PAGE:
Mary-Collier Wilks

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Mary-Collier Wilks, PhD

  • Shorenstein Postdoctoral Fellow on Contemporary Asia, 2021-22
Shorenstein APARC
Encina Hall
Stanford University


Mary-Collier Wilks joined the Walter H. Shorenstein Asia-Pacific Research Center (APARC) as Shorenstein Postdoctoral Fellow on Contemporary Asia for the 2021-2022 year. Her research interests include globalization, gender, and the politics of international development. Wilks' interests arose due to her work as a grant writer at a local NGO, Social Services of Cambodia. At that time, she began to think about the complicated process of foreign aid and international development, seeing how resources and ideas from all over the world flow through NGOs to affect the lives of people in Cambodia. Following from this experience, her research agenda centers meaning-making and power dynamics in international organizations. She is particularly interested in how development is encountered in people’s everyday lives, and the gendered meanings, divisions, and struggles that arise from such encounters.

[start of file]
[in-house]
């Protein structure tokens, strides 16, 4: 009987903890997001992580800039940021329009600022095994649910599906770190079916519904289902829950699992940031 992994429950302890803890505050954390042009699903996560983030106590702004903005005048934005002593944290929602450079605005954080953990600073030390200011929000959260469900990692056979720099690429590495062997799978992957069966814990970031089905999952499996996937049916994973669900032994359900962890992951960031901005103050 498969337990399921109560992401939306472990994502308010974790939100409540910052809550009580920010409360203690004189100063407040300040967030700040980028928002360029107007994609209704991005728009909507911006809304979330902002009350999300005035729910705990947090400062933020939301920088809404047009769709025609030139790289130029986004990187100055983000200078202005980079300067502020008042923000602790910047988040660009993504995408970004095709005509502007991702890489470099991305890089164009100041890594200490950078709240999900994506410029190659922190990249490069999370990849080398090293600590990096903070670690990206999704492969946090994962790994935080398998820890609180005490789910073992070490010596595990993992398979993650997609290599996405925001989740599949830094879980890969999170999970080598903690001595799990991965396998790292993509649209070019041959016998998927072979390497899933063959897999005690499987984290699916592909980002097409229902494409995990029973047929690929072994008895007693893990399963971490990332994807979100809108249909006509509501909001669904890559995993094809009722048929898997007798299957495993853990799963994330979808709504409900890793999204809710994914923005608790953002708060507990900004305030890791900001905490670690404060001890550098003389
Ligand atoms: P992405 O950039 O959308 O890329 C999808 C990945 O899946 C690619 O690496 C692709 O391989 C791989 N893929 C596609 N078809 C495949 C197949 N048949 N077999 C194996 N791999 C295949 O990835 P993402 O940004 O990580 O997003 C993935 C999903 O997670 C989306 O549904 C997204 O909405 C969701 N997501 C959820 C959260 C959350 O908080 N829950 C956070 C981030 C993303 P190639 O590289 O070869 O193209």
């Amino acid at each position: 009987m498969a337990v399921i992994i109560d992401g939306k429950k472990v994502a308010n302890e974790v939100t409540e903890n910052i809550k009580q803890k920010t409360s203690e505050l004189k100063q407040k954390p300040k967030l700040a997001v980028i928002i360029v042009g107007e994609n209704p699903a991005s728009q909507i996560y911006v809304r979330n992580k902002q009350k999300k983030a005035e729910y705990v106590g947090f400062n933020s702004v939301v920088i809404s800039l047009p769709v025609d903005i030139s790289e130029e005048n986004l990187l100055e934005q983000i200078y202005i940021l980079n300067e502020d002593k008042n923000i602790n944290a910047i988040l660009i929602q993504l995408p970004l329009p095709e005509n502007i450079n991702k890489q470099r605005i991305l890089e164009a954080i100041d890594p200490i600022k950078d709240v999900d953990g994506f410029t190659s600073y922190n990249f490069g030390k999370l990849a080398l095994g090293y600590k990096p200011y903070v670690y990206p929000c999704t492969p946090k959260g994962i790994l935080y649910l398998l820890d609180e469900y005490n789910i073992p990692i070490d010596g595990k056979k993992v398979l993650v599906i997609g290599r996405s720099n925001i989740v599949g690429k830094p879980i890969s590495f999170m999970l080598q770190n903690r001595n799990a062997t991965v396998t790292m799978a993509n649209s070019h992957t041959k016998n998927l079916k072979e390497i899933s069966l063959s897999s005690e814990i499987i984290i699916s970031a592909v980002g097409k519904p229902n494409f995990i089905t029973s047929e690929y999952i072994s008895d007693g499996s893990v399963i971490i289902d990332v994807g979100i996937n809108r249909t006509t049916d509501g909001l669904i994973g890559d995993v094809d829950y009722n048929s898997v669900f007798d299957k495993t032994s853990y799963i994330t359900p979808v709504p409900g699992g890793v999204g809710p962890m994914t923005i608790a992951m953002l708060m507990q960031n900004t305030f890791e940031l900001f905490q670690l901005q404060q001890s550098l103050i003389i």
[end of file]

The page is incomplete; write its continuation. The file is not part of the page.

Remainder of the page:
Wilks recently obtained her Ph.D. in Sociology from the University of Virginia. For her dissertation, funded by the National Science Foundation and the Fulbright IIE, she conducted a multi-sited ethnography comparing INGOs from the U.S. and Japan implementing women's health programs in Cambodia. Her dissertation contributes to scholarly theories of global civil society and international development, contending that in order to adequately analyze and improve development outcomes, we must attend to national variation in INGO programs and practices. She has also worked as a consultant in the development sector, working as a researcher for a local NGO in Cambodia, conducting a gender analysis for a USAID health project, and served as a trainer for a USAID Women’s Leadership Conference.

At APARC, she worked on transforming her dissertation manuscript into a book and extending her comparative research agenda to investigate how NGO practices are shaped by the business cultures in which their donors are embedded.